ANSWER: In the early nineteenth century Napoleon Bonaparte formalized the civil code in
France, subjugating women as legal minors for their entire lives. Under the Napoleonic Code
wives could be beaten, punched, and permanently disfigured for minor disobedience or for
5. Describe and discuss Puritan Law.
ANSWER: As early as 1599, Puritan ministers in England spoke out against wife beating.
Bringing this objection to America, the Puritans were the first to prohibit intimate partner
violence through legislation. Puritan laws provided penalties for wife beating, consisting of fines,
whipping, or both. Since wife beating was considered a social problem that involved the
community, enforcement included ―holy watching‖ by neighbors. The Puritan state also
intervened to discipline disobedient wives in behalf of husbands.
6. Why is the Supreme Court of Mississippi significant?
ANSWER: In 1824 the Supreme Court of Mississippi upheld the husband’s right of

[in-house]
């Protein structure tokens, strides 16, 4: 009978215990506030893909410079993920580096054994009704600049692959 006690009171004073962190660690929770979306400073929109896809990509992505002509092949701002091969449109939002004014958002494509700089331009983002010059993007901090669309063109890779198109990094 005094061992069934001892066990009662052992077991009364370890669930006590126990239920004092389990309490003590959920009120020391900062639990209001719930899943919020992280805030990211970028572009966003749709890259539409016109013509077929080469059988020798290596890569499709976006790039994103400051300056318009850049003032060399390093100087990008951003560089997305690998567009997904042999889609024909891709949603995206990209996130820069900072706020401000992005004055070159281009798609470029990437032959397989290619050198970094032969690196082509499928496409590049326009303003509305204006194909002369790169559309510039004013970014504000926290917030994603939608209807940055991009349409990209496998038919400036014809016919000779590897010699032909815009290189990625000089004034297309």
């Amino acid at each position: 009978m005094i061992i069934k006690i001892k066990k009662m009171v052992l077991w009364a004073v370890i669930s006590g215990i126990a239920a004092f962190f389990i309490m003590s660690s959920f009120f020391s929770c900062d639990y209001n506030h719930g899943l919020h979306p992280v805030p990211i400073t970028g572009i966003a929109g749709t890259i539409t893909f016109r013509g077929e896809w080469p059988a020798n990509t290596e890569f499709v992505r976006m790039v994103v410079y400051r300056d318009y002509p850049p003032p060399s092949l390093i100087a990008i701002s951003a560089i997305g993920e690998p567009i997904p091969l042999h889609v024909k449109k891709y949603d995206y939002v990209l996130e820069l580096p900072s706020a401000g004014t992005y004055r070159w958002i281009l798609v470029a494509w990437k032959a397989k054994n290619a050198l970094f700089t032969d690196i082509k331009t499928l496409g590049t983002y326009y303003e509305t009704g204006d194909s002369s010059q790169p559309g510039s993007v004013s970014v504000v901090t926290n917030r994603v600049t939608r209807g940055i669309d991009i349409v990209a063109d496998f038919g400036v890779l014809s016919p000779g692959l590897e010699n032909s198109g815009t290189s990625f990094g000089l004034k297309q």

chastisement in cases of ―great emergency,‖ saying that husbands should not be subjected to
―vexatious‖ prosecutions for assault and battery. This period of non-protection for victims of
intimate partner violence lasted from the late 1770s to the 1850s. During this period the option
of abused wives to seek warrants to secure the good behavior of their husbands declined in
significance. Complaints of breach of the peace changed by the end of the nineteenth century
and could only involve disturbances in public places, not inside homes.
7. What was the first national study of intimate partner violence?
ANSWER: The first national study of intimate partner violence, Behind Closed Doors, reported
that spouses strike partners in one out of every six households. That now-famous study on family
violence found that there was little difference in the rate of violence between husbands and
8. What was the Minneapolis Domestic Violence Experiment and why was it important?
ANSWER: The Minneapolis Domestic Violence Experiment is important on a number of levels;
first of all, it was the first scientifically controlled test of the effects of arrest for any crime.
Secondly, the authors considered the three most common approaches used by police in
responding to domestic violence and evaluated them to see which was most effective in reducing